Viewing Models Details for Decision Trees using SQL

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When you are working with and developing Decision Trees by far the easiest way to visualise these is by using the Oracle Data Miner (ODMr) tool that is part of SQL Developer.
Developing your Decision Tree models using the ODMr allows you to explore the decision tree produced, to drill in on each of the nodes of the tree and to see all the statistics etc that relate to each node and branch of the tree.
But when you are working with the DBMS_DATA_MINING PL/SQL package and with the SQL commands for Oracle Data Mining you don’t have the same luxury of the graphical tool that we have in ODMr. For example here is an image of part of a Decision Tree I have and was developed using ODMr.
Blog dt 1
What if we are not using the ODMr tool? In that case you will be using SQL and PL/SQL. When using these you do not have luxury of viewing the Decision Tree.
So what can you see of the Decision Tree? Most of the model details can be used by a variety of functions that can apply the model to your data. I’ve covered many of these over the years on this blog.
For most of the data mining algorithms there is a PL/SQL function available in the DBMS_DATA_MINING package that allows you to see inside the models to find out the settings, rules, etc. Most of these packages have a name something like GET_MODEL_DETAILS_XXXX, where XXXX is the name of the algorithm. For example GET_MODEL_DETAILS_NB will get the details of a Naive Bayes model. But when you look through the list there doesn’t seem to be one for Decision Trees.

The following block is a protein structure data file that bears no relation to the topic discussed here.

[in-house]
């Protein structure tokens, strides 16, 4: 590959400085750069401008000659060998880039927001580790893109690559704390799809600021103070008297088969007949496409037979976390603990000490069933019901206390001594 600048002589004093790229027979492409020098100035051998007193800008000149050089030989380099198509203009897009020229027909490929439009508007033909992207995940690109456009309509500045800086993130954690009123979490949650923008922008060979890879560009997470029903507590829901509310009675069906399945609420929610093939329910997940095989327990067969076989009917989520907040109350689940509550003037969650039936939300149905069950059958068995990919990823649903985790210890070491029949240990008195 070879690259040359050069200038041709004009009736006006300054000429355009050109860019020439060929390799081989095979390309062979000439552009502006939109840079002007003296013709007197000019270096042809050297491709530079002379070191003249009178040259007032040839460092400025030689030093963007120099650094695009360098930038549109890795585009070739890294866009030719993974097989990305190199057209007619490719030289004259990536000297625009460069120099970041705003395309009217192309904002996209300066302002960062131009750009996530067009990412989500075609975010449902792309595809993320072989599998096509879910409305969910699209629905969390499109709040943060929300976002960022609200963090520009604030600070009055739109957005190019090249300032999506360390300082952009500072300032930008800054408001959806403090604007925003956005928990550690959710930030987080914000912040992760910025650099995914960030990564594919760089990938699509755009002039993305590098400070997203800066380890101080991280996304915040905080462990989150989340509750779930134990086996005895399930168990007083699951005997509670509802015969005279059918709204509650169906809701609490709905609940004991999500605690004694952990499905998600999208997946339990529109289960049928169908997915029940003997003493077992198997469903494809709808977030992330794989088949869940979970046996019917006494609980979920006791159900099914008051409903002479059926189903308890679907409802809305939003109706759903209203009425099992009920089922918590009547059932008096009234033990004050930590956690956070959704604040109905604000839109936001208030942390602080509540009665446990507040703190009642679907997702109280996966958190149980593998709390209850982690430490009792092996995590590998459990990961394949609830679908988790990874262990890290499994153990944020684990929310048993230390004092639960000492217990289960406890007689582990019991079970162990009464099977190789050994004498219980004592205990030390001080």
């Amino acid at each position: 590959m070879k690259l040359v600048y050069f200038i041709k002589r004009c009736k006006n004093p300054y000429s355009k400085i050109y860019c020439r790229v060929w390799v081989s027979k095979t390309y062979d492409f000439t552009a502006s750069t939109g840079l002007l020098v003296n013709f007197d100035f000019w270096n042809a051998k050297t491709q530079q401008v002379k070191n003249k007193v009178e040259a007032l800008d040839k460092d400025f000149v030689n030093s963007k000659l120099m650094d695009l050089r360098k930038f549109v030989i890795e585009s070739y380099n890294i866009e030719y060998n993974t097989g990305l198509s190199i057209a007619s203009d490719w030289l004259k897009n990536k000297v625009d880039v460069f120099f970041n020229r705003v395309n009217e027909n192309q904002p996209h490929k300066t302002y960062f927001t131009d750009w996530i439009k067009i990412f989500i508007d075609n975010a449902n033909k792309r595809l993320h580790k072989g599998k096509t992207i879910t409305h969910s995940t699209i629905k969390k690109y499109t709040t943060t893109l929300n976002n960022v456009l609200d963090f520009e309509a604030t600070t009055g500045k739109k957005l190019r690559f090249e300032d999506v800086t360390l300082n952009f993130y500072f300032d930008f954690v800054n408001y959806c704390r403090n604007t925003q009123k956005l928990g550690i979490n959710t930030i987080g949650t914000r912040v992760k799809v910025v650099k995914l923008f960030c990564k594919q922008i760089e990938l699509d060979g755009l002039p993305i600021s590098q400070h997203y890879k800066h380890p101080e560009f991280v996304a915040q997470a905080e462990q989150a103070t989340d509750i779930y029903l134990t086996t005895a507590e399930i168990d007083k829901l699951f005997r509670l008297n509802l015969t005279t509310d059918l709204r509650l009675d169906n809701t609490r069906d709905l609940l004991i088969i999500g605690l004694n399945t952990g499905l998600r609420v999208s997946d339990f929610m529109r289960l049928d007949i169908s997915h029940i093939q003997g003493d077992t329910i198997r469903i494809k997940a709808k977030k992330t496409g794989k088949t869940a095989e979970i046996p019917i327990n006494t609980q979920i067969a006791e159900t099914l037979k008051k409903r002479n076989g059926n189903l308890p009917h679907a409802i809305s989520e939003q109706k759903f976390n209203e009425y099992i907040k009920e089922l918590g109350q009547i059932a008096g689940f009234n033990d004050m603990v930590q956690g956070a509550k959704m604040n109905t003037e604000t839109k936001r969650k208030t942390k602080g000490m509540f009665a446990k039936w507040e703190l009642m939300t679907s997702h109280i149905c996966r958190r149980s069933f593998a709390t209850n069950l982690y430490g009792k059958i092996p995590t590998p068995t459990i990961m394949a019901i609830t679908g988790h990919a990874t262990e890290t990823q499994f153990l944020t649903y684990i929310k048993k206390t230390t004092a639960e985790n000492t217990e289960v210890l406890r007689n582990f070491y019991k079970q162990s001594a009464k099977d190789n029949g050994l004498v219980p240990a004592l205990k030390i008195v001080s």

Actually there is and it is called GET_MODEL_DETAILS_XML. This function takes one parameter, the name of the Decision Tree model and produces an XML formatted output that contains the attributes used by the model, the overall model settings, then for each node and branch the attributes and the values used and the other statistical measures required for each node/branch.
The following SQL uses this PL/SQL function to get the Decision Tree details for model called CLAS_DT_1_59.
SELECT dbms_data_mining.get_model_details_xml(‘CLAS_DT_1_59’)
FROM dual;

If you are using SQL Developer you will need to double click on the output column and click on the pencil icon to view the full listing.
Blog dt 2
Nothing too fancy like what we get in ODMr, but it is something that we can work with.
If you examine the XML output you will see references to PMML. This refers to the Predictive Model Markup Language (PMML) and this is defined by the Data Mining Group (www.dmg.org). I will discuss the PMML in another blog post and how you can use it with Oracle Data Mining.